Beau had been missing for two weeks. I imagined him lying in a ditch, stranded in the middle of the woods with an injured leg or mauled by a vicious animal, and wondering when we’d come and rescue him. He was old. His self-defense skills weren’t what they used to be. At his prime, he’d taken on a pack of neighborhood dogs that ganged up to kill him. When a neighbor intervened and brought him home, we gaped at the gash above his eye.
“That’s nothing,” the neighbor said. “You should have seen the dogs. They fared a lot worse. Your cat tore them to shreds. He’s quite a fighter.”
Beau’s sleek Seal Point Siamese frame misled most to think he was dainty and delicate. He fooled many with his refined, gentleman’s stance and indifferent air, fully living up to his given name: Beau Brummel. But our Beau was no dandy. His royal blue eyes could cut any one of us in two, and with one swipe of his paw, he’d remind you who truly reigned over the four acres on which we lived.
I felt lost without him. Every afternoon I rushed to the answering machine and listened for the unknown voice which spotted our “missing” signs all along the road and called to let us know he had our cat; that stranger never rang.
In the evening I called out for him, hoping I’d see his limber body prancing through the woods toward our house. He never appeared.
I didn’t want to give up hope, but as more days went by, I began to think the worst. My dad said Beau probably left us to go die. Animals did that, especially when they loved a family very much. I couldn’t understand why Beau would leave us without saying goodbye.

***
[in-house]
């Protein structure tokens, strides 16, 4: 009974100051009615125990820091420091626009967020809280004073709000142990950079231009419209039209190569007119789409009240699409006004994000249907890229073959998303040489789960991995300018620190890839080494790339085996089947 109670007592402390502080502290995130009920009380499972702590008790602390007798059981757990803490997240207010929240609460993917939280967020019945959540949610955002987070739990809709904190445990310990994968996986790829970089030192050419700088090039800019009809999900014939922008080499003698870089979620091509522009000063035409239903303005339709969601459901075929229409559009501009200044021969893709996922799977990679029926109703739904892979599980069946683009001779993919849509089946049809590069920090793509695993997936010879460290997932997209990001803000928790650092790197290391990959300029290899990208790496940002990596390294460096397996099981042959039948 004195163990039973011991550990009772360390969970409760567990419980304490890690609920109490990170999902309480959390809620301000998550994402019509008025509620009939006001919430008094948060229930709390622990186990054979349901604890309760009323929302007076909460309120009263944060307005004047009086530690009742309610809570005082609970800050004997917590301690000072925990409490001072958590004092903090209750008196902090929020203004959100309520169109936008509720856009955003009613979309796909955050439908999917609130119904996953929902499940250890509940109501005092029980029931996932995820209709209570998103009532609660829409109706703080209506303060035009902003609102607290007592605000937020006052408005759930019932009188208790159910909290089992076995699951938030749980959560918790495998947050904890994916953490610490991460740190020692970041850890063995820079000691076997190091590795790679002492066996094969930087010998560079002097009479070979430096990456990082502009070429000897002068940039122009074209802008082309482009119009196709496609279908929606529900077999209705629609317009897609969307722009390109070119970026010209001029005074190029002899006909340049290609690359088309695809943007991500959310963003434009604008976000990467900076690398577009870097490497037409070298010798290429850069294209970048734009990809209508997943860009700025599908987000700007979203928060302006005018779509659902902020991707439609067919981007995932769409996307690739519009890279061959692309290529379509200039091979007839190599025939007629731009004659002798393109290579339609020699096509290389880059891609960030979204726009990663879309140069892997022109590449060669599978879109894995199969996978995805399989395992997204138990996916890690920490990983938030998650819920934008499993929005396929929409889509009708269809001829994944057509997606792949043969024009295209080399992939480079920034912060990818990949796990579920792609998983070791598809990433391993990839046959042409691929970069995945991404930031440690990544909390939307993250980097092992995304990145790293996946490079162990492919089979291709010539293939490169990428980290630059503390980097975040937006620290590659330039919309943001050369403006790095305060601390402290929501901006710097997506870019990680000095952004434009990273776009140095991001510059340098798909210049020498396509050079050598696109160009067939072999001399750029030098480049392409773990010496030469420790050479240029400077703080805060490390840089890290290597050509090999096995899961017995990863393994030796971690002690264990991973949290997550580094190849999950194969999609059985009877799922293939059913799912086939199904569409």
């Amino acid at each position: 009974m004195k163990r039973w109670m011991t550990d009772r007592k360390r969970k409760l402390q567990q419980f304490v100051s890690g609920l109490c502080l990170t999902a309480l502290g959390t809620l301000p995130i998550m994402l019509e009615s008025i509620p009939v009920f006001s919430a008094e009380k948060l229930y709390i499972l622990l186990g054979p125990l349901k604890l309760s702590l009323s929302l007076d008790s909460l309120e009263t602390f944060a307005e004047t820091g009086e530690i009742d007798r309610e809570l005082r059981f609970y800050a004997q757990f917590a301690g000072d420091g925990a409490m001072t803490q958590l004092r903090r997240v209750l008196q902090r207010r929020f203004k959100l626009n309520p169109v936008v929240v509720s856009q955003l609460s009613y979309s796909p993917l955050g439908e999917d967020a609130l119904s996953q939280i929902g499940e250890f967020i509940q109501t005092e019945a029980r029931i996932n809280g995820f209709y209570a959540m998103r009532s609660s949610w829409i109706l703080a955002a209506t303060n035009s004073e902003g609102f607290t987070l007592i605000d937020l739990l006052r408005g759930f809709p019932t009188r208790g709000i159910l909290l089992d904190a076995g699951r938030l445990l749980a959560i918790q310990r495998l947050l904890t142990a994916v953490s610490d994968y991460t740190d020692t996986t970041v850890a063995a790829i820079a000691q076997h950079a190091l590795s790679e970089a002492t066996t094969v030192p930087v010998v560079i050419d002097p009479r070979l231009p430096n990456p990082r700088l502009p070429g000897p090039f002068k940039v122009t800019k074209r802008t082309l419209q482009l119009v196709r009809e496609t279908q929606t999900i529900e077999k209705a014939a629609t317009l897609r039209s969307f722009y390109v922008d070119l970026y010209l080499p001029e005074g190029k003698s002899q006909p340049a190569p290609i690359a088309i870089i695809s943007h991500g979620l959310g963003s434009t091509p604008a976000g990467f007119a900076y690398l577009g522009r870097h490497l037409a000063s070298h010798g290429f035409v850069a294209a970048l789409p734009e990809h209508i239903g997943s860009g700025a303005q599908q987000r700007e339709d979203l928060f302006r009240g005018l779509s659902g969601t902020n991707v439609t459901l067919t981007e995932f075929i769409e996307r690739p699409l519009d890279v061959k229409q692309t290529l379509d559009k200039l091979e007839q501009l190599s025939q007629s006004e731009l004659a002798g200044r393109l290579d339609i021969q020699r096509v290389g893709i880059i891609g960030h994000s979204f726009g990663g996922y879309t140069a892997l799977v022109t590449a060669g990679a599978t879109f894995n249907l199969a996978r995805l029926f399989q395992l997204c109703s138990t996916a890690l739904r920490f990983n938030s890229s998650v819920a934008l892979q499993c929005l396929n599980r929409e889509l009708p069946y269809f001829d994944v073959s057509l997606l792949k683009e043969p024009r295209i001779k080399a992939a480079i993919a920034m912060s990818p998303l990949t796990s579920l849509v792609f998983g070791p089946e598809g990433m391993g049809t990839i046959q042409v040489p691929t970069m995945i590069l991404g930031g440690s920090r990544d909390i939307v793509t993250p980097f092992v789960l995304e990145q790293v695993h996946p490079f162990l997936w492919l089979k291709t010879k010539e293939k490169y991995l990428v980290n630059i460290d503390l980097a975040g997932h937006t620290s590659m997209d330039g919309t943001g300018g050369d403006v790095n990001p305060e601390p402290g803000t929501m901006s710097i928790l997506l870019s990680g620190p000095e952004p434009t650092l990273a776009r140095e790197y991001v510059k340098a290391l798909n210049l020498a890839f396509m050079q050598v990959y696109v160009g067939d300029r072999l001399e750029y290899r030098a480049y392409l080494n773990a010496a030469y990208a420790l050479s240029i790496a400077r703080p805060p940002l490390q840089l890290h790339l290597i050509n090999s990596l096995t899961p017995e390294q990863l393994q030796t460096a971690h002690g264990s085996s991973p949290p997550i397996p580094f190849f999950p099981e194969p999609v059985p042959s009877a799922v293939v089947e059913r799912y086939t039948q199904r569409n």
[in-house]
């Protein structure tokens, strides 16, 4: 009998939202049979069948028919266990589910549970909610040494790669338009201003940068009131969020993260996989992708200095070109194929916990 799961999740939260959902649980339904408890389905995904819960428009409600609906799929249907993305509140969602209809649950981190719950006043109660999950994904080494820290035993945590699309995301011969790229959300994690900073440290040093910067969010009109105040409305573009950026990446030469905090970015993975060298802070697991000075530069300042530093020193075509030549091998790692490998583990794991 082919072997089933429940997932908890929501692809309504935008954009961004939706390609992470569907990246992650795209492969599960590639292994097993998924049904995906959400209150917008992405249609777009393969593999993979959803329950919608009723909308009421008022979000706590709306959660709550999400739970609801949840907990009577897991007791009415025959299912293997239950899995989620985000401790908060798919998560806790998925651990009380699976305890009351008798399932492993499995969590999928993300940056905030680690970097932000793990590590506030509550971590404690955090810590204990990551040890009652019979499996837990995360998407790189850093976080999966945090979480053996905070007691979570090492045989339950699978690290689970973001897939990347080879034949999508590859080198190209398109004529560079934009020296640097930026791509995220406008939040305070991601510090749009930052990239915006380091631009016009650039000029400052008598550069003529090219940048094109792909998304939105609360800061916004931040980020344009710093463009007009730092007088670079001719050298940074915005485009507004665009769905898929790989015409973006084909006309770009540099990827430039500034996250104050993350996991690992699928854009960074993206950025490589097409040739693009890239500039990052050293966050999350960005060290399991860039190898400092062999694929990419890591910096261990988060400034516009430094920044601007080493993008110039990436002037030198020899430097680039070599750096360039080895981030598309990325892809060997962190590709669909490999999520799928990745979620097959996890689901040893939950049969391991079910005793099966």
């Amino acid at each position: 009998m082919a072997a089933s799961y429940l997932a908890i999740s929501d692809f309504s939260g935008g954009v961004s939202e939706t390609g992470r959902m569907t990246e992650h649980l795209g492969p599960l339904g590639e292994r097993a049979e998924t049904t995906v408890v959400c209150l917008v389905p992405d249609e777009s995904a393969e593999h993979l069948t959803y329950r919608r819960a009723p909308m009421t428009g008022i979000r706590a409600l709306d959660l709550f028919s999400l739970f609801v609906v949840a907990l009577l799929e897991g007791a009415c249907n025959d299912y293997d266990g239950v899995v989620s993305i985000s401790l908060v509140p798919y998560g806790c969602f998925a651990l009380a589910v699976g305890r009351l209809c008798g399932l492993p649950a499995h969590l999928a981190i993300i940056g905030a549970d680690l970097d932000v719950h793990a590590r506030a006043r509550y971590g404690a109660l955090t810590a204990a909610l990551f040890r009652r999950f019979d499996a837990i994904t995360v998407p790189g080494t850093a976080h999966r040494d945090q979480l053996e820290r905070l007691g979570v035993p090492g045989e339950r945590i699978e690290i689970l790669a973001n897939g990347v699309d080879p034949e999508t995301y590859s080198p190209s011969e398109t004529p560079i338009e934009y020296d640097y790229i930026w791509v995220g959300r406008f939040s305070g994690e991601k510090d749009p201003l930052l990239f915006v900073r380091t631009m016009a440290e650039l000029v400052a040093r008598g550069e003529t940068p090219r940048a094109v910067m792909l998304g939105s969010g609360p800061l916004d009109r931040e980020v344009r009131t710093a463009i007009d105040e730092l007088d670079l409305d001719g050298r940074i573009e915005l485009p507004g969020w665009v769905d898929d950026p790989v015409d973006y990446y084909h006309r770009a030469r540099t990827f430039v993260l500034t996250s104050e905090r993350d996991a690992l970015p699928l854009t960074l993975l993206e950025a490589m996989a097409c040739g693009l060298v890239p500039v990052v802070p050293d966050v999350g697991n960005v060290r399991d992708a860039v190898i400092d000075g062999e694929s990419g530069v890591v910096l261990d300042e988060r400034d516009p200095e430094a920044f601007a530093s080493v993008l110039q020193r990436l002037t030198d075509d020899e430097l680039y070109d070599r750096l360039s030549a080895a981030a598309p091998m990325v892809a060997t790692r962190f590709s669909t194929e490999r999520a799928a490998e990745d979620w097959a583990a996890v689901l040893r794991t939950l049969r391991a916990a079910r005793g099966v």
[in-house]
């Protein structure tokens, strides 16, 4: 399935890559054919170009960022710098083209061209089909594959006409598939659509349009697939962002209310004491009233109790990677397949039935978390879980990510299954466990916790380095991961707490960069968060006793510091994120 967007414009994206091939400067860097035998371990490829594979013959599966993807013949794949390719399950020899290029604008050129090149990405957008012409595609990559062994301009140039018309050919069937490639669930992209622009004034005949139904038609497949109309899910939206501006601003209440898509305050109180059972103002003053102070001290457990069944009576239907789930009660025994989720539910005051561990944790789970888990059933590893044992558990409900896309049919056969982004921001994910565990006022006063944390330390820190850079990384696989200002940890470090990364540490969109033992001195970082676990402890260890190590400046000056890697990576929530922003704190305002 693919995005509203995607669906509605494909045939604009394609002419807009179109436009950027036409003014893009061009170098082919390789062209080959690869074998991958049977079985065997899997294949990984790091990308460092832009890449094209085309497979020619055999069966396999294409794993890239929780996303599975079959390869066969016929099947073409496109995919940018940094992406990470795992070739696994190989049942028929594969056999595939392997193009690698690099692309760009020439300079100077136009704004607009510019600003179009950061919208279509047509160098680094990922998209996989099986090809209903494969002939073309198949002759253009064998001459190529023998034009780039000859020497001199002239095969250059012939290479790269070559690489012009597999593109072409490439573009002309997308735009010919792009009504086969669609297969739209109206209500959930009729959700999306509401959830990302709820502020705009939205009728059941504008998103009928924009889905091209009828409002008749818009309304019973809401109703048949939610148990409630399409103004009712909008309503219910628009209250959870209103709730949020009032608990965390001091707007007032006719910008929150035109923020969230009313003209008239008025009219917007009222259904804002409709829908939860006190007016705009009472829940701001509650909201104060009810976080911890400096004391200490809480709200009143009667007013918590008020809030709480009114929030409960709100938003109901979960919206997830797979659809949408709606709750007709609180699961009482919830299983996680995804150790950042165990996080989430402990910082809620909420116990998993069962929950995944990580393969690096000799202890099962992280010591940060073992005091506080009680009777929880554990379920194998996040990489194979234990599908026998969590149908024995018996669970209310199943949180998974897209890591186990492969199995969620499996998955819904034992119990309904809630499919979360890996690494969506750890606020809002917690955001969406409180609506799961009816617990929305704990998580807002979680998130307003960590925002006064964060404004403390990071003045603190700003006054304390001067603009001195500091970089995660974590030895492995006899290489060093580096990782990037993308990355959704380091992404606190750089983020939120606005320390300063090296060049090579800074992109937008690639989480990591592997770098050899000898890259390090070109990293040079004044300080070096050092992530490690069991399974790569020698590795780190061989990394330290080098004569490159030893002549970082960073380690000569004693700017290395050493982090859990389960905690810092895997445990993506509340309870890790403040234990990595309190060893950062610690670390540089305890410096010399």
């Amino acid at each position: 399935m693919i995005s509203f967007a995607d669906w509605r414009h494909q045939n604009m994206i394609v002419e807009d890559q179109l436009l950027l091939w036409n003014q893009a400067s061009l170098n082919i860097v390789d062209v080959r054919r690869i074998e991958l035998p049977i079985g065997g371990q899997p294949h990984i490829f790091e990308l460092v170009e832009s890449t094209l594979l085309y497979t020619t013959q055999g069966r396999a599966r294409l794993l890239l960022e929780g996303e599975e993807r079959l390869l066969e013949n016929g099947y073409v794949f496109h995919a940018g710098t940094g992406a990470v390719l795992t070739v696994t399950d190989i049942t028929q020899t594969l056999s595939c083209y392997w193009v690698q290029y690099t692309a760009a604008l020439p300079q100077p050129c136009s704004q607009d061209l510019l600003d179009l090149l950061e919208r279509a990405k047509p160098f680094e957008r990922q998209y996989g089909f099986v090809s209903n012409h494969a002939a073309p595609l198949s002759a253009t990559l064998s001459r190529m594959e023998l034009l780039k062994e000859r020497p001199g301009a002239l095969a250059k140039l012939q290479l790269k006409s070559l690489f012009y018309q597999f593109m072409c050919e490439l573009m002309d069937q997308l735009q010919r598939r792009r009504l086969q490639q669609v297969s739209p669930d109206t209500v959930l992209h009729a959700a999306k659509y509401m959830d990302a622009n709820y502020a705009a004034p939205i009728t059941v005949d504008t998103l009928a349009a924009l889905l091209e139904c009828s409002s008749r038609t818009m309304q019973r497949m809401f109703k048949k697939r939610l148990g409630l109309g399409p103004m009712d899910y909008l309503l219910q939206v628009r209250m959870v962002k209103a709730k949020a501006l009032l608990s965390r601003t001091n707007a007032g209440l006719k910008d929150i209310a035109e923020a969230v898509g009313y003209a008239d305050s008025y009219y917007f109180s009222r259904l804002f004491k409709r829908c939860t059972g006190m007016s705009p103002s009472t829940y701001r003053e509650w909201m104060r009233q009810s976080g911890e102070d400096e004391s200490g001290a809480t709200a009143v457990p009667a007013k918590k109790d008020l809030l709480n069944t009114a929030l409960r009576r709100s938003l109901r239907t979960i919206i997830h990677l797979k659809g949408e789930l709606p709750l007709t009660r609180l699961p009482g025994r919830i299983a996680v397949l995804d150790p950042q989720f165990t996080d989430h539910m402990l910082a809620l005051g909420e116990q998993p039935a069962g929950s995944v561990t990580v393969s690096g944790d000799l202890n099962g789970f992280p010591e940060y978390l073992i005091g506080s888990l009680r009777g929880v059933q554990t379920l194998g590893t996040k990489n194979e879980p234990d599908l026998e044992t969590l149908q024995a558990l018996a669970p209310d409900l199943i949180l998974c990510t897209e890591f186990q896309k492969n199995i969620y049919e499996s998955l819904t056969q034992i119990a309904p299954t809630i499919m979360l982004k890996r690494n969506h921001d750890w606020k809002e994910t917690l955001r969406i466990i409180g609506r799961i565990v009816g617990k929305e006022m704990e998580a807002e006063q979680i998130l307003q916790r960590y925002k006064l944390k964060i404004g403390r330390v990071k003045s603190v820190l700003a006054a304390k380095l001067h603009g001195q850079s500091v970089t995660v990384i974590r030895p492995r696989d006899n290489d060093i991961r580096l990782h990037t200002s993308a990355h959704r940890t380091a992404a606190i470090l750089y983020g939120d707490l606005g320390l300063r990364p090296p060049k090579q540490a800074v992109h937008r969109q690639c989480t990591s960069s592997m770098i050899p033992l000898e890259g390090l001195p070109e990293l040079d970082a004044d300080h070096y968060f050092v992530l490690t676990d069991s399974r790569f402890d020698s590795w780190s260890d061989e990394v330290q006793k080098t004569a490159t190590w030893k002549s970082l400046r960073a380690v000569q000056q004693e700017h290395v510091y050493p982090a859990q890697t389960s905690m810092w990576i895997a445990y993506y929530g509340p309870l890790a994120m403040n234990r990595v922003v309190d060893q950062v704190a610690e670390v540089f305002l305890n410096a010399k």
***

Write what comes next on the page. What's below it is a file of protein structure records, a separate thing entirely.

Two weeks after he disappeared, I came home from school alone. My sister had gone to a friend’s house. As I prepped a snack to fuel my brain for an afternoon of math equations and history questions, a distinct howl echoed through the house. I stopped at the fridge and listened.
There was no mistaking that howl. It was easy to discern Beau’s Siamese call. And he’d come back! I darted from room to room, glancing through the glass windows and doors to see where he was waiting for me to let him in.
“Beau!” I shouted. “Where are you?”
The howl was distant, like it came from behind our walls. The question was, which wall? As I stood in the hall, I glanced at the ceiling. Could he have been in the attic this whole time? Sometimes, when we went up there to store boxes, he followed us to inspect the vast walk-through space. On a few occasions, we’d accidentally left him put here. I quickly yanked on the pull-down ladder and clambered up the stairs.
“Beau!” I shrieked, glancing anxiously around the cluttered storage room.
But he didn’t appear. Leaving the attic door open, I climbed down the stairs and rushed to the phone.
“He keeps meowing, Dad!” I cried. “He’s somewhere inside the house, but I can’t find him. Please come home and help me look for him.”
Distraught, I tearfully listened to my beloved cat calling out for me, until my dad’s car pulled into the driveway. The howling ceased. I swore up and down that Beau had been meowing, but after a thorough inspection of the entire house, my dad found no trace of the cat.
“But I heard him,” I bawled. “He was meowing. It was his meow.”
Hugging me close, my dad said, “Maybe that was his spirit trying to tell you goodbye.”